Pursuit of Happiness

The Tao of finance

Nandan Chakraborty on combining his passion for philosophy and equities

Soumik Kar

At 14, Nandan Chakraborty had it all worked out. The hours spent poring over Isaac Asimov’s work in the school library had convinced him of a career as a nuclear scientist. After a peer-pressure fed detour to IIT Kharagpur and an “accidental MBA” from IIM Calcutta, four decades on, Chakraborty is completely at ease as the managing director of institutional equity research at Axis Capital. But what has remained unchanged is his unconditional love for music and a hard-to-get-rid-of reading habit. 

As the only son in a traditional Bengali family, Chakraborty picked up music quite early, honing his guitar skills during his stint at IIT. “We would often make our way to Calcutta from Kharagpur and watch local bands practise and play there,” he says. But the best of western classic rock was not the only thing to catch his attention at college — Chakraborty also developed a taste for philosophy, religion and psychology and breezed through college mainstays such as Camus, Sartre, Rand and Kafka. This was also when he learnt his earliest lessons on intersectionality between domains, plodding through tomes such as The Tao of Physics and Zen and the art of motorcycle maintenance

After enriching stints at Eicher, Philips and HCL, Chakraborty eventually moved to Australia at the worst possible time — during the global economic trough around 1990. At a time when most others were struggling to get good jobs, Chakraborty managed to charm his way through interviews just a week after setting foot in the southern hemisphere. “I realised that I had nothing to lose and so was almost fearless. This no-risk philosophy worked and got me a job with Unisys Corporation.” A chance encounter with a stock exchange senior got him to sign up for a course in finance with the Securities Institute there, and there has been no looking back since.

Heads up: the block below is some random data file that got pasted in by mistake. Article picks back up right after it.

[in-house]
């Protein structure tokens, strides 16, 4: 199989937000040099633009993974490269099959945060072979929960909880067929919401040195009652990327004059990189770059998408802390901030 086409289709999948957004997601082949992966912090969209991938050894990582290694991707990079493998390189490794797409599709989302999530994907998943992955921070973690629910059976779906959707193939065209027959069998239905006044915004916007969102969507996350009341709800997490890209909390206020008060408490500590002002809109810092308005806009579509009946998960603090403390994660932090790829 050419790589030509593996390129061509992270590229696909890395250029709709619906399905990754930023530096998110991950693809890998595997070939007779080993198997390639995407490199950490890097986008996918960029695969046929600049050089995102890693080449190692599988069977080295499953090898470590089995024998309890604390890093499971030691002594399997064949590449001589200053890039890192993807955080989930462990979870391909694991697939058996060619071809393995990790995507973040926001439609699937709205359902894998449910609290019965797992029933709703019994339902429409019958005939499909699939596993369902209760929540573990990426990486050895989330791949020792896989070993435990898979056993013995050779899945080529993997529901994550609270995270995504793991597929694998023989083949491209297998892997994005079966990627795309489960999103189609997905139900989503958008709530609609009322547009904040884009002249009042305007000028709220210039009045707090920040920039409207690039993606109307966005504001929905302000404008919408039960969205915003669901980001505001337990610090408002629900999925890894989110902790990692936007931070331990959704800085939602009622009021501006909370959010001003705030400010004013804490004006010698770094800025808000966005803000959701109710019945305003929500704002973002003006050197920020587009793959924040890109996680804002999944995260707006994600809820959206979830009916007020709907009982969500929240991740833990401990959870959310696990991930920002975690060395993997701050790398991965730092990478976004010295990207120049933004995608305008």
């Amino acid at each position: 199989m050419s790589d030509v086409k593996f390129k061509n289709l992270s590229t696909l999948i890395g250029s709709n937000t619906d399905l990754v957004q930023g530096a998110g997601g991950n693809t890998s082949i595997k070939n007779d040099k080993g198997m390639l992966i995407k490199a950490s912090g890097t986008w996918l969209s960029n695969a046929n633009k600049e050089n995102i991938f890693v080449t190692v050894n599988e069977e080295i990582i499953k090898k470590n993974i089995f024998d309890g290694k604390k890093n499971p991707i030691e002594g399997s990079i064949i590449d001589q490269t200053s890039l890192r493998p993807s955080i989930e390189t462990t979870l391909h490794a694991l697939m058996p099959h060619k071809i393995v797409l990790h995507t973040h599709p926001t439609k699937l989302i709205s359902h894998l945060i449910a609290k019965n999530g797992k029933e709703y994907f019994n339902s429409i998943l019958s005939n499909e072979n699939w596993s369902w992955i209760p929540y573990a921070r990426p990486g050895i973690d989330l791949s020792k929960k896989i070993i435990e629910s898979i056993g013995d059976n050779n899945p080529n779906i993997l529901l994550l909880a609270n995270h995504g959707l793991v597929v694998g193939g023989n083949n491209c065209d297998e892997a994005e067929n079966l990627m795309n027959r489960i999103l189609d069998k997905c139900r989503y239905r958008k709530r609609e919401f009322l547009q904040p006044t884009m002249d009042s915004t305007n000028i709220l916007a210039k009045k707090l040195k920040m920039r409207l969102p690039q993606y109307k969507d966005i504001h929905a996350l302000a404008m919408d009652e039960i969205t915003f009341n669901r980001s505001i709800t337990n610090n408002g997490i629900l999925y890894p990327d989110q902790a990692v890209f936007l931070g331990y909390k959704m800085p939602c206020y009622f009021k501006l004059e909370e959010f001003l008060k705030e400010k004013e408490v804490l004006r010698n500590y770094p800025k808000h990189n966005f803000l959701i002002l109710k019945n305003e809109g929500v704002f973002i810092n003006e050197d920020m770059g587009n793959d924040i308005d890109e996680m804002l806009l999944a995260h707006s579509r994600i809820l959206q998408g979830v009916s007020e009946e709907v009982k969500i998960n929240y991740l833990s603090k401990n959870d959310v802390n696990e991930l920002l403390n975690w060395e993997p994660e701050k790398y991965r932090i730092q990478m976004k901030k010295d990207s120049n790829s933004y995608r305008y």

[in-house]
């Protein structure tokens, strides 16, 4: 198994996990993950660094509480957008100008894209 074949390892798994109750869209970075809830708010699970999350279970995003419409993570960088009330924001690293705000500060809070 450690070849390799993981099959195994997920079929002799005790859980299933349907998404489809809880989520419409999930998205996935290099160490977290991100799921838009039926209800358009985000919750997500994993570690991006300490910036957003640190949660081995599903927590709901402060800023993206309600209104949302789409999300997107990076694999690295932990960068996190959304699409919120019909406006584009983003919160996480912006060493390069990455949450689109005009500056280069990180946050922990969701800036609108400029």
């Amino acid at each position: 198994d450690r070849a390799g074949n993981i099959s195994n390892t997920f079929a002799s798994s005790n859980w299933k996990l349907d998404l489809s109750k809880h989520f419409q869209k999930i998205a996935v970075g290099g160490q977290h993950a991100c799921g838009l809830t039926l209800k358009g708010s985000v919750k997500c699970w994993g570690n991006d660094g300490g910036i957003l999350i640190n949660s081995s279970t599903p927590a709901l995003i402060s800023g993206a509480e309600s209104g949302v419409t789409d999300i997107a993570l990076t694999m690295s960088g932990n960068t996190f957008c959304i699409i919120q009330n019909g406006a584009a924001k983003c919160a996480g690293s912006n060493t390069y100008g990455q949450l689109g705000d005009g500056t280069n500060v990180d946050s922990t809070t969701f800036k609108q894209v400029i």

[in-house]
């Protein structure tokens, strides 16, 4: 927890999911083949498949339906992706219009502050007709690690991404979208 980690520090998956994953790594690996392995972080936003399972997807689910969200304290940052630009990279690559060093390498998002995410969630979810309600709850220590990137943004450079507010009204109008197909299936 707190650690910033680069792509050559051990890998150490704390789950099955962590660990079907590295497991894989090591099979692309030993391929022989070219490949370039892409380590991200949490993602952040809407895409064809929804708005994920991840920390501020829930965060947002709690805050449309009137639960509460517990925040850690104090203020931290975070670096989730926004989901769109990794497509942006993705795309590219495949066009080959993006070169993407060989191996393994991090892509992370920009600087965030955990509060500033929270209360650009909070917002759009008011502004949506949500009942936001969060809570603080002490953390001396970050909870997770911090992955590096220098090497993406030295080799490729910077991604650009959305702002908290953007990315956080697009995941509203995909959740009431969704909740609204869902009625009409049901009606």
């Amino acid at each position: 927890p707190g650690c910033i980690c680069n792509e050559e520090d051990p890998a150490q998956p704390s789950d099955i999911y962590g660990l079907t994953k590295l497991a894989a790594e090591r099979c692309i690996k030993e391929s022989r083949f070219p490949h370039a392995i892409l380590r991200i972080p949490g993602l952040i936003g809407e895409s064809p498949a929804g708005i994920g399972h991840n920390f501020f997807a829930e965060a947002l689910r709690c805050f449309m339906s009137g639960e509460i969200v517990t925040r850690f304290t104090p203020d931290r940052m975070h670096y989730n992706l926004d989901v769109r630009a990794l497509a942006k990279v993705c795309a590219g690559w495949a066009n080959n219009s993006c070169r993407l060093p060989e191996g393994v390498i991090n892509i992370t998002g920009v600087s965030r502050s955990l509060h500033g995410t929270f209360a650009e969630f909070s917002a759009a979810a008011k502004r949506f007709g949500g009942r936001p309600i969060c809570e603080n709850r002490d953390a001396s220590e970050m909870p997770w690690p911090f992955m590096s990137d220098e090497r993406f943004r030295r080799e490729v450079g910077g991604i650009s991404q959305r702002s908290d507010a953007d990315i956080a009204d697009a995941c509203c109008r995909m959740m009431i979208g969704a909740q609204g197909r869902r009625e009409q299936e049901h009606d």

Chakraborty says his voracious reading and interest in varied fields of thought have given him a well-rounded world-view, vital in research. “As the head of research at an equity firm, I need to have unbiased views. The analysts I work with are highly specialised in their fields and I can only help them by showing them their blind spots and making them look at things differently. This ensures that we never get blindsided.” And makes them prescient as well — an October 2008 Axis Capital report correctly predicted a 74% Sensex surge at a time when the global economy was down in the dumps.

“This ability to see how things can change comes from my exposure across fields and interactions with musicians, writers, all kinds of creative people,” he adds. And he intends to keep the process going. “I try to imbibe a bit of reading every day because you never know when it might come handy.” 

Indeed, as he realised during a pep talk with one of his analysts. “I told him about how we have learnt through evolutionary biology that the failure of the first amphibians to tough it out in the ocean led to the eventual creation of man; how the failure of mammals to tower over other creatures ensured their survival in the calamity that wiped out the bigger dinosaurs; and how a single monkey being ostracised from the pack led to his survival in the grasslands and his transformation into man. So, as humans, we are successors of failure, and there is no reason to be disheartened by it; instead, it should fuel our appetite for risk.” Perhaps, the most fitting attitude in the stock-eat-stock world of personal finance.